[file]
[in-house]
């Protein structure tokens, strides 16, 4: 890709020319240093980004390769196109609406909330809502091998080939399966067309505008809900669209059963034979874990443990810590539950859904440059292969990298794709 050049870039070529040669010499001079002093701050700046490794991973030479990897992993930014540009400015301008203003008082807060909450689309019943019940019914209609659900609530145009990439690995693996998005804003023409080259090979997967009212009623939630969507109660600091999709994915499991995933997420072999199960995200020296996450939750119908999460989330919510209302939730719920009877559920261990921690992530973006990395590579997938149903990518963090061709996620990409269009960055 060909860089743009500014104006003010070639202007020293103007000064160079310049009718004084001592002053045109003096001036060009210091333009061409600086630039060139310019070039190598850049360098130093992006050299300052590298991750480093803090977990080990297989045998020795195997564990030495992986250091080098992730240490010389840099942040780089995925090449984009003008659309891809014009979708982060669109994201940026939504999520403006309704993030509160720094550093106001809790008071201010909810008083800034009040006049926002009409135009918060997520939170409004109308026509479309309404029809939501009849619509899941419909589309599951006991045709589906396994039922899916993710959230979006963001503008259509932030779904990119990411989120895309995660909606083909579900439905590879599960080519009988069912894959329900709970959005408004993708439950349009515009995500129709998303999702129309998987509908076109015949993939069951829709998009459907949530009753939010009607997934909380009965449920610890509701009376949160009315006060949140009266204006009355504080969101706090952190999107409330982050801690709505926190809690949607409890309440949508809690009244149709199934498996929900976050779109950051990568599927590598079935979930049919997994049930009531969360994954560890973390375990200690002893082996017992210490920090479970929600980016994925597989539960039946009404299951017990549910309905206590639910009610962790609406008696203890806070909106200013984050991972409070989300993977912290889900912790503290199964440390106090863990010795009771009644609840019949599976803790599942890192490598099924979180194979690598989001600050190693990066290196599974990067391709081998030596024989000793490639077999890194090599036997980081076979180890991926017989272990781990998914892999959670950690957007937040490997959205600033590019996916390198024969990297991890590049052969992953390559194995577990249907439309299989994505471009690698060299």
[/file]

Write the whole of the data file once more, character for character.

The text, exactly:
[in-house]
């Protein structure tokens, strides 16, 4: 890709020319240093980004390769196109609406909330809502091998080939399966067309505008809900669209059963034979874990443990810590539950859904440059292969990298794709 050049870039070529040669010499001079002093701050700046490794991973030479990897992993930014540009400015301008203003008082807060909450689309019943019940019914209609659900609530145009990439690995693996998005804003023409080259090979997967009212009623939630969507109660600091999709994915499991995933997420072999199960995200020296996450939750119908999460989330919510209302939730719920009877559920261990921690992530973006990395590579997938149903990518963090061709996620990409269009960055 060909860089743009500014104006003010070639202007020293103007000064160079310049009718004084001592002053045109003096001036060009210091333009061409600086630039060139310019070039190598850049360098130093992006050299300052590298991750480093803090977990080990297989045998020795195997564990030495992986250091080098992730240490010389840099942040780089995925090449984009003008659309891809014009979708982060669109994201940026939504999520403006309704993030509160720094550093106001809790008071201010909810008083800034009040006049926002009409135009918060997520939170409004109308026509479309309404029809939501009849619509899941419909589309599951006991045709589906396994039922899916993710959230979006963001503008259509932030779904990119990411989120895309995660909606083909579900439905590879599960080519009988069912894959329900709970959005408004993708439950349009515009995500129709998303999702129309998987509908076109015949993939069951829709998009459907949530009753939010009607997934909380009965449920610890509701009376949160009315006060949140009266204006009355504080969101706090952190999107409330982050801690709505926190809690949607409890309440949508809690009244149709199934498996929900976050779109950051990568599927590598079935979930049919997994049930009531969360994954560890973390375990200690002893082996017992210490920090479970929600980016994925597989539960039946009404299951017990549910309905206590639910009610962790609406008696203890806070909106200013984050991972409070989300993977912290889900912790503290199964440390106090863990010795009771009644609840019949599976803790599942890192490598099924979180194979690598989001600050190693990066290196599974990067391709081998030596024989000793490639077999890194090599036997980081076979180890991926017989272990781990998914892999959670950690957007937040490997959205600033590019996916390198024969990297991890590049052969992953390559194995577990249907439309299989994505471009690698060299």